Read a few common myths and facts and learn more about the importance of getting vaccinated on the CDC website. 

Myth or Fact: Myth

The COVID-19 vaccine will make me sick with COVID-19—None of the authorized and recommended vaccines contain the live virus that causes COVID-19. This means that a COVID-19 vaccine cannot make you sick with COVID-19.

Myth or Fact: Myth

The COVID-19 vaccination will alter my DNA—False! COVID-19 vaccines do not change or interact with your DNA in any way.

Myth or Fact: Fact

You should still get vaccinated if you've already had COVID-19—True! You should be vaccinated regardless of whether you already had COVID-19. That’s because experts do not yet know how long you are protected from getting sick again after recovering from COVID-19.

COVID-19 Vaccine FAQs

We accept the vaccines that the FDA has authorized: Pfizer, Moderna, and Johnson & Johnson.   

We will accept international vaccines authorized for emergency use by the WHO. If you have received a vaccine that is not on this list, it is possible that Health Services may ask you to re-vaccinate based on CDC guidance available in late summer. We will work with you through that process.

We recommend visiting vaccines.gov as a first step. Click on “Find COVID-19 Vaccines” to search by your zip code. You can also search on your state’s vaccine website. For example:

CT: Connecticut COVID-19 Vaccine Portal 
NJ: NJ Vaccine Appointment Finder 
NY: COVID-19 Vaccine
Mass: COVID-19 Vaccine Availability

Vaccines are free for everyone. Vaccines were paid for with taxpayer dollars and will be given to all people living in the United States, regardless of insurance or immigration status.

All three vaccines on the market went through extensive clinical trails to generate this safety data prior to their approval. The FDA carefully reviews all safety data from the clinical trials of the available vaccines and only authorizes emergency vaccine use when the expected benefits outweigh potential risks.

Educate and Encourage

Hear first-hand from UHart nursing students on why they choose to get the COVID-19 vaccine.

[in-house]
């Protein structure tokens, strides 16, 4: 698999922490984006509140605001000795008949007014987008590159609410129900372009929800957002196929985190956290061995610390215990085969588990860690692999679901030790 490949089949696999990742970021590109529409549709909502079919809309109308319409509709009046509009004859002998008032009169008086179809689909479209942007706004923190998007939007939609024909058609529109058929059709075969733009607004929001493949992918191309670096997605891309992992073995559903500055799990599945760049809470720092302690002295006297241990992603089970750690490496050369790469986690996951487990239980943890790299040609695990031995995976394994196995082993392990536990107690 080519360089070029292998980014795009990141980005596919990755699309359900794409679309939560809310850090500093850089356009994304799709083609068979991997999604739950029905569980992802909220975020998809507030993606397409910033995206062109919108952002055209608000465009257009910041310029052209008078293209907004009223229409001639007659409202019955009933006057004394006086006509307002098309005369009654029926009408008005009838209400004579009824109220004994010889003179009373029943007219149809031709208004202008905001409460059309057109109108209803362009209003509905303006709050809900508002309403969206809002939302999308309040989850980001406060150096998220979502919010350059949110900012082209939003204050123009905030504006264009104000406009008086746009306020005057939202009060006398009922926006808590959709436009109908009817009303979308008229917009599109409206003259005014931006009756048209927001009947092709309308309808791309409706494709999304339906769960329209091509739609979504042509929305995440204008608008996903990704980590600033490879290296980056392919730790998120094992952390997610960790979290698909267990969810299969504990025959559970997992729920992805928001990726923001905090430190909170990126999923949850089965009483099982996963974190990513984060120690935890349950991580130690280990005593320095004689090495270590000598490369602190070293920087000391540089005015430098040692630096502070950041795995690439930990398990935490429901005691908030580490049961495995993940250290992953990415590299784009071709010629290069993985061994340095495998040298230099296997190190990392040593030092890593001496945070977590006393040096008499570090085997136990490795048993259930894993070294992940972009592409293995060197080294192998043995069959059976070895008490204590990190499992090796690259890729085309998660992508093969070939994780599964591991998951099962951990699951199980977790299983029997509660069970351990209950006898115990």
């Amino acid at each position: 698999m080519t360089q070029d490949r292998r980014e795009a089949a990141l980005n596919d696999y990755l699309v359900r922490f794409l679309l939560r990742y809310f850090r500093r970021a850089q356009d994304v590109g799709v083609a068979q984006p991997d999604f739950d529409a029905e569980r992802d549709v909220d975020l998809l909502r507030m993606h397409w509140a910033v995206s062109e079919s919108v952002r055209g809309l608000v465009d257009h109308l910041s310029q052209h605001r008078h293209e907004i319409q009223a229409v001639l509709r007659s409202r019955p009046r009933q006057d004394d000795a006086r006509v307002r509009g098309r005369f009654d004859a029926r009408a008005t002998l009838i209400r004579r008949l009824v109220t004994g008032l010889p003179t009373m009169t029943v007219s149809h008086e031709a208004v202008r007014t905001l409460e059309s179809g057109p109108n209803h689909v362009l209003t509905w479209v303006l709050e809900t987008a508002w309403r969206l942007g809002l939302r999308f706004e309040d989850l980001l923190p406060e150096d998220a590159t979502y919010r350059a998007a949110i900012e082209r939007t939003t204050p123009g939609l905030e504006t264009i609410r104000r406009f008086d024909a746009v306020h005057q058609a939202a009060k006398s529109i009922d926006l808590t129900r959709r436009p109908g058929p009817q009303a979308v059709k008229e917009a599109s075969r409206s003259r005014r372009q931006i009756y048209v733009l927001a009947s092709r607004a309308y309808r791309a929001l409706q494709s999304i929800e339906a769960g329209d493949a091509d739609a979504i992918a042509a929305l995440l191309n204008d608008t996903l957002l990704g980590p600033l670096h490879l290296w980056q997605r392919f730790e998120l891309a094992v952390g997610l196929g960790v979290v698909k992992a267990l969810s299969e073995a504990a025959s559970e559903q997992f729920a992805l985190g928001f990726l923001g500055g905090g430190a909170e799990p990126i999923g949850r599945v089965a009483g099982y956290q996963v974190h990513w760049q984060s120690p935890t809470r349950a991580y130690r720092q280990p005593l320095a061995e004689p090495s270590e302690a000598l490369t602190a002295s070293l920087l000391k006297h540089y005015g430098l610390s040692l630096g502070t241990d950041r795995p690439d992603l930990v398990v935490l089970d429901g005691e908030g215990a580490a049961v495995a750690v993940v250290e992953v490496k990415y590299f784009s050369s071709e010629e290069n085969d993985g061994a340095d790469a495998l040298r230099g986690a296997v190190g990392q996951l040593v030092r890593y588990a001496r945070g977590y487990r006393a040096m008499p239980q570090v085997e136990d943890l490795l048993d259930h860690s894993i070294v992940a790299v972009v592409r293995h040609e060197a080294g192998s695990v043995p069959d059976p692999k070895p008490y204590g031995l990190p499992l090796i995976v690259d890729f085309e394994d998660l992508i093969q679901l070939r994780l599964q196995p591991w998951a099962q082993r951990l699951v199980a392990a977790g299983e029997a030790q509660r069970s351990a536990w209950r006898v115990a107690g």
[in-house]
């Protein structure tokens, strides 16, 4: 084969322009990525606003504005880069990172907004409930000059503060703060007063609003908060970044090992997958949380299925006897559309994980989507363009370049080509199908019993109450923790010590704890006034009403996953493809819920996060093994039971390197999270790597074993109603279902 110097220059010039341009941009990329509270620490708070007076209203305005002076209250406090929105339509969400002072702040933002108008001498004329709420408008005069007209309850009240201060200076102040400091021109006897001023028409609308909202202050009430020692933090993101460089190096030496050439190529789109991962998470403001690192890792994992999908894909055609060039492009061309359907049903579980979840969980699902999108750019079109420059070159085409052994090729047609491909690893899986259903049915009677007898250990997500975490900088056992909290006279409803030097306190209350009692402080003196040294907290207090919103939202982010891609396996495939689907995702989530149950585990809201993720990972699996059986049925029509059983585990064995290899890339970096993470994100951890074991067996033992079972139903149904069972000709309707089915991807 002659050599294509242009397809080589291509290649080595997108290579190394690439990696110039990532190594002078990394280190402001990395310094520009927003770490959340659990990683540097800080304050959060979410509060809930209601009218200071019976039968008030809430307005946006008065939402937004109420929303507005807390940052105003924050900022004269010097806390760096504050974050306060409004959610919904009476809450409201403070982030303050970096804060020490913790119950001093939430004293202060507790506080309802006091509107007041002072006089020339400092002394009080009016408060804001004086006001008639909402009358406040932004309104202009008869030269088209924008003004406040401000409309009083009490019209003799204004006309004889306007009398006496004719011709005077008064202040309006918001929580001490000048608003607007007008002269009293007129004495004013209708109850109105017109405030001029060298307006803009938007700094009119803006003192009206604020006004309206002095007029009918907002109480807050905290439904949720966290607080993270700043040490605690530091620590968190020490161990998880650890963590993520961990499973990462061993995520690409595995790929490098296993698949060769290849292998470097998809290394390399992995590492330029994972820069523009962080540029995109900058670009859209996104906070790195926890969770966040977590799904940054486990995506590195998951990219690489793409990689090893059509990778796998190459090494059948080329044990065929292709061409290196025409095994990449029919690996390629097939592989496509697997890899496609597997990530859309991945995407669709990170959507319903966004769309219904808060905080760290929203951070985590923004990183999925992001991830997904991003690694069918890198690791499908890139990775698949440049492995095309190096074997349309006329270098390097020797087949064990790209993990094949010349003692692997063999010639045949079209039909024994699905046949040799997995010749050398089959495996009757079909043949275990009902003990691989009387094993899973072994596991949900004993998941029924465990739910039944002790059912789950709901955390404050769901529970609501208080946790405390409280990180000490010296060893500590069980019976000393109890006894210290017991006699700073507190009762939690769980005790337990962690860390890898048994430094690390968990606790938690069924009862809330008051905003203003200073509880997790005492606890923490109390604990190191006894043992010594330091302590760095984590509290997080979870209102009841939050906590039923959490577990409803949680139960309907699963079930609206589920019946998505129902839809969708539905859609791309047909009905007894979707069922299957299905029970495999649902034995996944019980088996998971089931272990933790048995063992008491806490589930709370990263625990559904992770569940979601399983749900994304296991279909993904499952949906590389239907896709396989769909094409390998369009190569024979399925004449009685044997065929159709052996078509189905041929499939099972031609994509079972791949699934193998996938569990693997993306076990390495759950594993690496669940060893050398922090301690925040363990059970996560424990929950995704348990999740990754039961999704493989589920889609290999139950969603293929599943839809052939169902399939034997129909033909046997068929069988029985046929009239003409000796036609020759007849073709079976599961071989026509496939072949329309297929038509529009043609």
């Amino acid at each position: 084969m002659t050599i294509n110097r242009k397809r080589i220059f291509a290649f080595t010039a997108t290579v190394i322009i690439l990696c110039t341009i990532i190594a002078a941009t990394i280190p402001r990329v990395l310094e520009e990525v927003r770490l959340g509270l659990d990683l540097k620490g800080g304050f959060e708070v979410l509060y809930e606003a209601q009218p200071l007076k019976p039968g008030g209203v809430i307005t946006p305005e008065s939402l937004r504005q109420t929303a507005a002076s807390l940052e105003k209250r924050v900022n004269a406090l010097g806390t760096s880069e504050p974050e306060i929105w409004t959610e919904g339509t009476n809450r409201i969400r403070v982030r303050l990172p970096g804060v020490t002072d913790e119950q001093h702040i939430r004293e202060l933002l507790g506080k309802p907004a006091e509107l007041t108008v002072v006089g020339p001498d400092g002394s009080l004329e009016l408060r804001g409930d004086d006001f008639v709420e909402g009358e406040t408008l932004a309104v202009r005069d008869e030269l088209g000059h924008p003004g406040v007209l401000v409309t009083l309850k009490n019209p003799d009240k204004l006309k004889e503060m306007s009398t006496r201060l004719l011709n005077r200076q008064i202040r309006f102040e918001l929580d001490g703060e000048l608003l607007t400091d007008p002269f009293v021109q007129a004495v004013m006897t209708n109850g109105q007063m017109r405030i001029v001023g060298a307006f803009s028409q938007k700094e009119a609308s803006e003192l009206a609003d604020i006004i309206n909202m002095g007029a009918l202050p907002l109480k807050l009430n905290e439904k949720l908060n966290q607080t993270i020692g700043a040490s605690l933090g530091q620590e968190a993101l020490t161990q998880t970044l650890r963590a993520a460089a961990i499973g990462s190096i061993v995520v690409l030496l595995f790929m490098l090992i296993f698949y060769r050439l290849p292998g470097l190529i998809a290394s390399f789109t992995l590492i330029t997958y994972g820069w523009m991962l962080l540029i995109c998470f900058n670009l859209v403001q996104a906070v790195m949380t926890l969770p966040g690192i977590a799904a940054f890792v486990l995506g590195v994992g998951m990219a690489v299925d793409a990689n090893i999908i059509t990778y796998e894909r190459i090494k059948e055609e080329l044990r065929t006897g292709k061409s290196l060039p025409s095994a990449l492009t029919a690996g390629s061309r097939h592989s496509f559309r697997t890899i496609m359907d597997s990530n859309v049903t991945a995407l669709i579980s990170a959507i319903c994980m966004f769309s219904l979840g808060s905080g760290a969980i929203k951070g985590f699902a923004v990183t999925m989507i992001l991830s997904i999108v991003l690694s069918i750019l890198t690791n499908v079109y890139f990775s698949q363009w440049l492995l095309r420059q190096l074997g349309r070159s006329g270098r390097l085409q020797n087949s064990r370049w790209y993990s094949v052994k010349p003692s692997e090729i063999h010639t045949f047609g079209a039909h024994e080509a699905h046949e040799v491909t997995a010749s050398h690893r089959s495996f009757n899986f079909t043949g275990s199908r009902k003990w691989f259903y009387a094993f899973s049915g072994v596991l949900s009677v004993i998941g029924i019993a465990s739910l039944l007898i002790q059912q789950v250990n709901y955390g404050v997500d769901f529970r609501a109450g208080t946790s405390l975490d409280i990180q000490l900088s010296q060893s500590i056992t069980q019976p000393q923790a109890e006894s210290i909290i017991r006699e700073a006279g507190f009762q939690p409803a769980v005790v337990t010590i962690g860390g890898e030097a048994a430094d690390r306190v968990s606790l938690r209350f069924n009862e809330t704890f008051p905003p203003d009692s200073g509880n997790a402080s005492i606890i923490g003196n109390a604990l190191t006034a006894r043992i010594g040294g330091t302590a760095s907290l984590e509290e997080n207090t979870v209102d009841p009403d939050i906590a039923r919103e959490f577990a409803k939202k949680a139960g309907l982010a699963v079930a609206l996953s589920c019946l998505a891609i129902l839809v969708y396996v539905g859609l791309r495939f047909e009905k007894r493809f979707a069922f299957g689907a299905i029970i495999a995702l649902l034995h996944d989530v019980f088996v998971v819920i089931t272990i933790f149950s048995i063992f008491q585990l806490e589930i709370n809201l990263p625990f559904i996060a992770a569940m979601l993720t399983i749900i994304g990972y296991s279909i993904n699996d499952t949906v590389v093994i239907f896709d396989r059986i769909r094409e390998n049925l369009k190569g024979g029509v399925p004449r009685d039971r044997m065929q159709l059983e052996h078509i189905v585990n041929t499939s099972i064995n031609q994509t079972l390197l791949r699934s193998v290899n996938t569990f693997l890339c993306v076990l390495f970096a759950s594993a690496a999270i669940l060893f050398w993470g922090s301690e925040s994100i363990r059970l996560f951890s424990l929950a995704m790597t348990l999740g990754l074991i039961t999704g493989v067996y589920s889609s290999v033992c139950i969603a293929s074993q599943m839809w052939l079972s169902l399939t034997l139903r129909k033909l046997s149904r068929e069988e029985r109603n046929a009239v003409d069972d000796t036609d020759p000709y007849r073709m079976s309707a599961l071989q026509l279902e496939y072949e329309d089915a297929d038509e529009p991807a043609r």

Nevaeh McKinney

It was an extreme privilege to be in the first round of vaccinations. But there was a reason for me to be among the first group to receive the vaccine, and that was caring for patients. This spring I have been assigned to a nursing home for my first nursing clinical rotation. There is a lot of stigma behind this vaccine, but that honestly did not matter to me. I could not care for my clinical patients with the utmost focus, respect, and protection if I’m worrying about getting them sick. I believe that we all need to remember where we were a year ago—those were some of the hardest days of our lives. Many were prevented from seeing their loved ones and that is something I never want people to have to go through again. This year I knew what it felt like to lose someone in my family to COVID-19. I know there are hundreds of thousands of other people who have had to go through the same thing. That is why it was that much more important to me to get the vaccine and encourage others to do the same when it’s their turn.

Gema Grandados '23

The reason why I chose to get vaccinated was because I wanted to protect those who are most at risk of contracting the virus. As a future healthcare professional, I am entering a field where I must think of others. My actions and decisions will one day affect those I take care of and I took my first step in this lifelong journey by vaccinating myself! I encourage everyone to educate themselves about the vaccine and to make sure they are getting their information from trusted sources like Hartford Healthcare.

Josh Jaggon

The reason I decided to get the COVID-19 vaccine was because I was tired of all the stress that came with dealing with COVID. With so many important things going on in our lives with classes and work, knowing that I am protected from COVID-19 helps take a weight off my shoulders. It's such a relief to not have to worry about what I would do if I ended up getting sick. College is already stressful enough as it is but missing classes and having work pile up while you are forced to recover from COVID-19 is a nightmare I'm glad I never have to experience. I also decided to get vaccinated because I wanted to protect my family. As a nursing student, I travel back and forth from hospitals where there is a much higher risk of encountering people who are sick but being vaccinated gives me an extra layer of protection against COVID-19. This also protects my family. Overall, I'm glad I decided to get vaccinated and hope that everyone will do the same, so we can finally have life go back to normal.